During the Korean War, the Office of the Quartermaster General's Graves Registration Service (GRS) was responsible for the recovery, processing, identification, and repatriation of US remains. In January 1951, the GRS established a Central Identification Unit (CIU) at Kokura, Japan.
At the Kokura CIU, postmortem dental examinations were performed by the dental technicians. Thirty‐nine postmortem dental examinations performed at the CIU were compared to the findings documented in the Forensic Odontology Reports written at the JPAC Central Identification Laboratory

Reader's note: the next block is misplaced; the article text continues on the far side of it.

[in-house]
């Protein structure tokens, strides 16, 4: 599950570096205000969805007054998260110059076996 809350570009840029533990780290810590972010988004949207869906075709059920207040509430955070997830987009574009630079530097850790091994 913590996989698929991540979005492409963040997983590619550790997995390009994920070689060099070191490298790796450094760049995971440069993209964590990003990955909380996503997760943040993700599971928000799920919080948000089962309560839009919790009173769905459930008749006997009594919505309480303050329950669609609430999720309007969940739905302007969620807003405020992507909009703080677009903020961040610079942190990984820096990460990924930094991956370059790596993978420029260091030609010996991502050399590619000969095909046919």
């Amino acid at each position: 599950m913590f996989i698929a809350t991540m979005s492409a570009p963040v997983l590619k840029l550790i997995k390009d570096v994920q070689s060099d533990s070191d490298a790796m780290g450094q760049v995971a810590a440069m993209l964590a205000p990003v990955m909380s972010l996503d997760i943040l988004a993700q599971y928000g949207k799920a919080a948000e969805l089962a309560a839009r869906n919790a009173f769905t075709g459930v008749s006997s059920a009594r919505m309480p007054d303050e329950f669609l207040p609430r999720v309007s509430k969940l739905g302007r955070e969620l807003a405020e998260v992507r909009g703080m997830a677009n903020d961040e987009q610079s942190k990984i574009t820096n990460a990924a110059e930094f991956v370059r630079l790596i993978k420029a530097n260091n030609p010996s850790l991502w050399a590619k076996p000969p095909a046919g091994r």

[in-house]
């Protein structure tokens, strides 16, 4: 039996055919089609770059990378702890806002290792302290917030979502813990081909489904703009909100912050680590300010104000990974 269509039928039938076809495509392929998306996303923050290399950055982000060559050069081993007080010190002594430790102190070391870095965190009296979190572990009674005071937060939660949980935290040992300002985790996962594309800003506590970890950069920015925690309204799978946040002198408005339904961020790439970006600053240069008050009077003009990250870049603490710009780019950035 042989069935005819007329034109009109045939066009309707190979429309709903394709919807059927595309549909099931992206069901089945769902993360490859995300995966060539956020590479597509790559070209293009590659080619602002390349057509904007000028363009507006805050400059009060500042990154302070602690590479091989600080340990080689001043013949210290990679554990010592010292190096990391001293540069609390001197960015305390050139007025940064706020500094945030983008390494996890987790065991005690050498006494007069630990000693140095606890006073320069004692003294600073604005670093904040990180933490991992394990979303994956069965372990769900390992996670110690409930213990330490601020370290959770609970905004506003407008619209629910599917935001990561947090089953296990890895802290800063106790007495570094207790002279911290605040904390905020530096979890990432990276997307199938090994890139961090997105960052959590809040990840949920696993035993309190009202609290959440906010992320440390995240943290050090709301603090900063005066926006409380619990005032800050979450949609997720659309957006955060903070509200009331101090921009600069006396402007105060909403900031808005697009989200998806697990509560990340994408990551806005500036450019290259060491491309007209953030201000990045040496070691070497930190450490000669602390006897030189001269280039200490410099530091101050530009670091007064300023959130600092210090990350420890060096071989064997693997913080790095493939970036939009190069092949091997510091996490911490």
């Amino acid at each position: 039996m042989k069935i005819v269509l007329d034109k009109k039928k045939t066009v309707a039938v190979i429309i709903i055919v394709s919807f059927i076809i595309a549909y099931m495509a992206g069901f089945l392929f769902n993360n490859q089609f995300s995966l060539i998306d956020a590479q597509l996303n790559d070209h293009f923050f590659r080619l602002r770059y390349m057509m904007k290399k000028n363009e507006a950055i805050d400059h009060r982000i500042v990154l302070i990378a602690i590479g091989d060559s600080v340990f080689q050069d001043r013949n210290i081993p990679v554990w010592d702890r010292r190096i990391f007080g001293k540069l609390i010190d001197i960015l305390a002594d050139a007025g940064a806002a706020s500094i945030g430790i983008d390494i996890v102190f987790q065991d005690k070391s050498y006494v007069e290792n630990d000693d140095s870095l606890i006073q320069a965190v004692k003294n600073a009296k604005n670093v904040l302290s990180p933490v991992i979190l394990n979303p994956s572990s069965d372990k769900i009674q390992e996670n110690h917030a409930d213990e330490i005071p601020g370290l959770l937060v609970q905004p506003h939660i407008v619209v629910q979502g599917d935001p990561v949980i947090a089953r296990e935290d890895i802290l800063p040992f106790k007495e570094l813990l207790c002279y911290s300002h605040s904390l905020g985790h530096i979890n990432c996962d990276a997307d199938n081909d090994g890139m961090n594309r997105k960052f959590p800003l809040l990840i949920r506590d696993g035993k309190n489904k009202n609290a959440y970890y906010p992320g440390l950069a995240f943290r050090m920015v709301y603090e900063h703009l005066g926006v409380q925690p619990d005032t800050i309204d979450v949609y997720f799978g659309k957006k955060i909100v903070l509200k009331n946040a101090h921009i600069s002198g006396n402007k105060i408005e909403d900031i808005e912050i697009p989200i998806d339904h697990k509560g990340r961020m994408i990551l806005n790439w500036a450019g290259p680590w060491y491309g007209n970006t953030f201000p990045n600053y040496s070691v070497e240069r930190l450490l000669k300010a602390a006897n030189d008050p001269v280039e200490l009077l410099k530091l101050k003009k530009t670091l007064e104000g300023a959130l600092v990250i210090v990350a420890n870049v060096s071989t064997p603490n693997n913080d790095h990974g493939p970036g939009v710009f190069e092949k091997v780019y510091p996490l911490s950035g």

(CIL). Differences were noted in 20 comparisons (51%). The majority of the discrepancies was considered negligible and would not alter the JPAC decision to disinter a set of unknown remains. Charting discrepancies that were considered significant included the occasional failure of the Kokura
technicians to identify teeth with inter‐proximal or esthetic restorations and the misidentification of a mechanically prepared tooth (i.e., tooth prepared for a restoration) as a carious surface.
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